Health & Safety
Safety is our first priority. Rangeland is fully committed to a "zero incident" culture that not only meets but exceeds the highest safety standards. We are dedicated to maintaining a safe and injury-free workplace by implementing at all of our facilities best-practice standards that protect the public and our employee. We ensure that our operations are as safe as possible and maintain the operational integrity of our pipelines and terminal facilities.
Pipelines are one of the safest, most reliable and efficient ways to transport crude oil, natural gas and related products. They exist almost everywhere throughout the United States. Typically buried underground, they are an essential part of the nation’s infrastructure, transporting the energy we depend on every day to heat our homes, generate electricity, cook our food, fuel our automobiles and provide vital feedstock for many of the products we use every day.
According to the National Transportation Safety Board, less than one one-hundredth of one percent (.01 percent) of all transportation accidents in the U.S. are related to pipelines. Pipeline safety is regulated by the United States Department of Transportation and by designated state agencies. It is important to know where pipelines are located in your community and how to recognize the signs of a possible leak. The National Pipeline Mapping System provides up-to-date information on pipeline locations across the country by state, city and even zip code. Pipelines are marked by aboveground signs to provide an indication of their presence, location, product carried and the name and contact information of the company that operates the pipeline. These markers are usually red, black or yellow.
Detecting A Leak:
- The best way to detect a possible pipeline spill or leak is to use sight, smell and sound. A spill or leak may exist if:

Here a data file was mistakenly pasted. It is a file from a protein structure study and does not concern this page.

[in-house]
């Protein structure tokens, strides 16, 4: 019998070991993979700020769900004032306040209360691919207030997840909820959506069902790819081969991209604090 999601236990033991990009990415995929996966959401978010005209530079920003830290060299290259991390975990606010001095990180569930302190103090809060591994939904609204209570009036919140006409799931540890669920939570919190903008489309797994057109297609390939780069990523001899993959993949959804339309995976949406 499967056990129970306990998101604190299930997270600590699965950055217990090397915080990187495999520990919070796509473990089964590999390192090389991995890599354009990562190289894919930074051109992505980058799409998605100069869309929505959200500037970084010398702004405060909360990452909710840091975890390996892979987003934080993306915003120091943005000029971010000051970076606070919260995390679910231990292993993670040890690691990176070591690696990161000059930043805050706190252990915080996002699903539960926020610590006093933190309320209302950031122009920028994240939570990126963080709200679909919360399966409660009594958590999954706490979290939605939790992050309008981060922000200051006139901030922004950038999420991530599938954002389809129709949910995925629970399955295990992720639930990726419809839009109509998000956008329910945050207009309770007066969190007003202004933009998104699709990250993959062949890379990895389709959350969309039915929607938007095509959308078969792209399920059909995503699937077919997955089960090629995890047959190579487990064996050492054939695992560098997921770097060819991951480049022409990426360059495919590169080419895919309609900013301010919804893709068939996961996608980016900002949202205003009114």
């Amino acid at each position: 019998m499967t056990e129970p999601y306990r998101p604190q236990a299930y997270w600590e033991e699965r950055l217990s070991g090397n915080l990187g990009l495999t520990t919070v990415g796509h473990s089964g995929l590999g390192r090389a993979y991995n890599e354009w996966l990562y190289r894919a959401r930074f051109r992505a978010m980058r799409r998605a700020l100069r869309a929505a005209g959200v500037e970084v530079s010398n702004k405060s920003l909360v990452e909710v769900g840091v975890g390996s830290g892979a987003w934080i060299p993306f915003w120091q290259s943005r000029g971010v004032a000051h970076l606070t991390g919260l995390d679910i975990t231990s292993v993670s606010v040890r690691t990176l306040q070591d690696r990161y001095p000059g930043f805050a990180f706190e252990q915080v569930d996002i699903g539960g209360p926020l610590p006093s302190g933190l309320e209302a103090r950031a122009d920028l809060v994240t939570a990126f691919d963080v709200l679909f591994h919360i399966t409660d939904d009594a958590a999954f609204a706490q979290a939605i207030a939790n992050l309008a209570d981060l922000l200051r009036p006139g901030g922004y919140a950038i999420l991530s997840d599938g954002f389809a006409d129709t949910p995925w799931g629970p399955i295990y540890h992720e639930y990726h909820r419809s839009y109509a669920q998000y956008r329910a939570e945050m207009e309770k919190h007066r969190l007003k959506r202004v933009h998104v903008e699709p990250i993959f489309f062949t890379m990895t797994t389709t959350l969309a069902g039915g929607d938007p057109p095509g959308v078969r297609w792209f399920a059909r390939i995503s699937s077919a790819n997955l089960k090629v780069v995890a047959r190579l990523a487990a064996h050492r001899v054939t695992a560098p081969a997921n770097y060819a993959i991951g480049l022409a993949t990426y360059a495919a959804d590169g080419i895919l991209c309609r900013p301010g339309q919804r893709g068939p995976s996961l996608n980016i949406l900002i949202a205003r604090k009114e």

- You see dead or discolored vegetation that is otherwise green along a pipeline right of way (ROW).
- You see pools of liquid not otherwise usually present.
- You see a cloud of vapor or mist not otherwise usually present along the pipeline ROW.
- You smell an unusual odor or scent of petroleum along a pipeline ROW.
- You hear an unusual hissing or roaring sound along a pipeline ROW.
If you suspect or recognize a leak you should take the following actions:
- Leave the leak area immediately. Walk into the wind and away from possible hazardous fumes.
- Do not touch, breathe or make contact with leaking liquids.
- Do not light a match, start an engine, use a telephone (even a cell phone), switch on/off light switches or do anything that may create a spark.
- From a safe location, call 911 or your local emergency response number and the pipeline company. Provide your name, phone number, a description of the leak and its location.
- Warn others.
- Do not drive into a leak or vapor cloud area.
Call Before You Dig
Excavation is the single largest cause of damage to the nation’s pipeline system. It accounts for nearly 40 percent of all accidental spills. You can help maintain the integrity of the pipeline system and prevent accidents by using the nationwide Call Before You Dig service, available by calling 811. Anyone who will be digging or excavating using mechanized equipment — commercial contractors, road maintenance crews, telephone pole installers, fence builders, landscape companies or homeowners who may be digging a drainage ditch, installing a fence or building an addition — can make one telephone call to give notice of their plans to dig in a specific area.
The 811 center then acts as a clearinghouse to inform the owners and operators of underground facilities so that they can go out and mark their facilities, usually within 48 or 72 hours.